Tell me this: if we as a state made only ONE political decision – if we committed to keeping our teachers above the US average in pay (which literally could be 24th every year) – who would this damage and why? Here’s an example. Let’s say the average pay for a teacher in NC is $50,000. It’s clearly not the $54,000 the legislators toss around, but we’ll humor them and go with a number close by. So if it’s $50,000, let’s say we raise it to $60,000. That’s obscene to some people, but it’s on par with other college educated state employees, so back off.
Now, take that and multiply both numbers by 110,000 teachers, and you’ll find them to be $1.1 billion dollars apart. Quite a hefty number. But there are at least two ways of getting there. First, let’s get that money from taxpayers. $1.1 billion spread out over 8,320,000 North Carolinians accounts for a whopping $132 apiece.
Or get this. Let’s just take away the Federal Department of Education (the worthless money pit) and you’ve got $63 billion to give back to the states. Since we’re the ninth largest state by population, that means we’re on tap for probably about $1.5 billion in money coming back to the state. Voila!!!!!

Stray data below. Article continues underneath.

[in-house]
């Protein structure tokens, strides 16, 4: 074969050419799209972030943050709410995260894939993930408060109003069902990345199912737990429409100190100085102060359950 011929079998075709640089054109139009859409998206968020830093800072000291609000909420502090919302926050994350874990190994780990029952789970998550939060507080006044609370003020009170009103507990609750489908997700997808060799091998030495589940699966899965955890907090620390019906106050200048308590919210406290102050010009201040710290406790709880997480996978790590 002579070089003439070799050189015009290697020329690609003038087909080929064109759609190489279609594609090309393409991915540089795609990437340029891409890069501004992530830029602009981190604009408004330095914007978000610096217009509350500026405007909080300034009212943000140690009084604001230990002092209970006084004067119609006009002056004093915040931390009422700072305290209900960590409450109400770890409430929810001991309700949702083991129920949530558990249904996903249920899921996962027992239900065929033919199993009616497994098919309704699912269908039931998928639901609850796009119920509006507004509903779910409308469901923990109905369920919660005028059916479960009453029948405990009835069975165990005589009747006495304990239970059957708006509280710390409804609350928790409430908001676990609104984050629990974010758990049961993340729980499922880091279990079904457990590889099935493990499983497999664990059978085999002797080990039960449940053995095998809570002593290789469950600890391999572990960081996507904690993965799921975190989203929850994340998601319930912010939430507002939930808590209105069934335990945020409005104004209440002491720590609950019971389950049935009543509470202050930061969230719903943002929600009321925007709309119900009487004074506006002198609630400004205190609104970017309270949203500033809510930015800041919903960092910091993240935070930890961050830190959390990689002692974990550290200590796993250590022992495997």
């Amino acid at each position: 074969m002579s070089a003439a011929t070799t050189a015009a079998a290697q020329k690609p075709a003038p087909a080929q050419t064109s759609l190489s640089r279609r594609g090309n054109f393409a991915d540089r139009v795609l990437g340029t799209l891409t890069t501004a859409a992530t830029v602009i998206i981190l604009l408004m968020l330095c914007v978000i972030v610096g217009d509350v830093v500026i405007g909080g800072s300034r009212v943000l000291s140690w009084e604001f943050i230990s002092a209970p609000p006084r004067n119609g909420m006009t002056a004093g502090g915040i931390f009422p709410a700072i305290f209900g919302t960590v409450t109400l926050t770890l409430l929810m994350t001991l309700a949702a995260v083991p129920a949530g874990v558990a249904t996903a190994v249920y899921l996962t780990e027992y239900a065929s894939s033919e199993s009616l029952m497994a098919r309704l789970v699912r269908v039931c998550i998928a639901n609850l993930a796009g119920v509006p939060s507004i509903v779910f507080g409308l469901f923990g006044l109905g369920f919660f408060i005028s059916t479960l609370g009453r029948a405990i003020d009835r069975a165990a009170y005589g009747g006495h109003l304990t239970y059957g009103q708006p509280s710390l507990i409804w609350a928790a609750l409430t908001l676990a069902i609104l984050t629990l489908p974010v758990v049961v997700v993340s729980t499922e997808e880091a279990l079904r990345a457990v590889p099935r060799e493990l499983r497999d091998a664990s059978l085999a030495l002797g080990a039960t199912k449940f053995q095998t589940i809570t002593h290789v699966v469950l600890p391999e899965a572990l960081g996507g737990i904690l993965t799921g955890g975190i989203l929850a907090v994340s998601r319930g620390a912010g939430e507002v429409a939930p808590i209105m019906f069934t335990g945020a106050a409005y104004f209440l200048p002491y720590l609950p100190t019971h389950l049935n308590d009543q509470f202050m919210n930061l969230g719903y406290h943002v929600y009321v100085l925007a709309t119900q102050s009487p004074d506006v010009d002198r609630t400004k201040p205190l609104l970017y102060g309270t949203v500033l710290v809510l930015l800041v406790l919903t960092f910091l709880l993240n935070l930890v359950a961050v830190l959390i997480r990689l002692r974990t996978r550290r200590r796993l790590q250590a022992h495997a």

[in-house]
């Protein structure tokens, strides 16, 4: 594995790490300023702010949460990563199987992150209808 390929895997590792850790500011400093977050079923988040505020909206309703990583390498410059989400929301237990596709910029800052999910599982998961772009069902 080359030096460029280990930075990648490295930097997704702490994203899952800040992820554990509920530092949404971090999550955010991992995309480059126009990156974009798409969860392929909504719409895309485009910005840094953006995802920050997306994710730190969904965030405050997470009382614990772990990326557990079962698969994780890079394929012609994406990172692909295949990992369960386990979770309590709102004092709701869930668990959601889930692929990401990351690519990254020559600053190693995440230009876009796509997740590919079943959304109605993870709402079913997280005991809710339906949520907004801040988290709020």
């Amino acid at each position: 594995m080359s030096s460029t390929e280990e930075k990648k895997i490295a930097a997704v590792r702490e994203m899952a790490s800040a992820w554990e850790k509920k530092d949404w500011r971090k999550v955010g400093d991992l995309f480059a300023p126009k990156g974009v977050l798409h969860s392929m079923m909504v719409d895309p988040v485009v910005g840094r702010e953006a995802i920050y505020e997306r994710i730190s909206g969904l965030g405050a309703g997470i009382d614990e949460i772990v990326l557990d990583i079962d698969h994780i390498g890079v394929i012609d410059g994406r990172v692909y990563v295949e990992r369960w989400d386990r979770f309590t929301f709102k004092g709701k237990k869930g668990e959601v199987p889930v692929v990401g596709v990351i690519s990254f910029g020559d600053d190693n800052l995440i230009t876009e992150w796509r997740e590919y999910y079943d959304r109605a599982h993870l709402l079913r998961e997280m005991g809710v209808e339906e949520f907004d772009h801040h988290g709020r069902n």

Everybody gets raises on me!!!!
But it takes me back to my question. Who gets damaged by this? The corporations popping up who want to make money giving below par education to our children? Yep, that’s probably who. And who exactly are these corporations? Well, these are for-profit corporations THAT ARE BRAND NEW (and mostly backed by larger corporations who have a distinct conflict of interest) and our legislature is worried more about their bottom lines than the two million children in the state who NEED public education because it’s the only avenue to ensure they get an equal shot at success in life. Why can’t these corporations find out how to take over ABC stores or the Post Office? Why attack public education?
Oh, I get it. It’s because they’re owned by really rich people who give large campaign finance contributions to people who have not been in a classroom in forty years and whose grandchildren are rich enough to go to private school in Connecticut if they wanted to and it’s always going to be about money instead of kids. Got it!! Forgive me for suggesting it then. I’ll see myself out.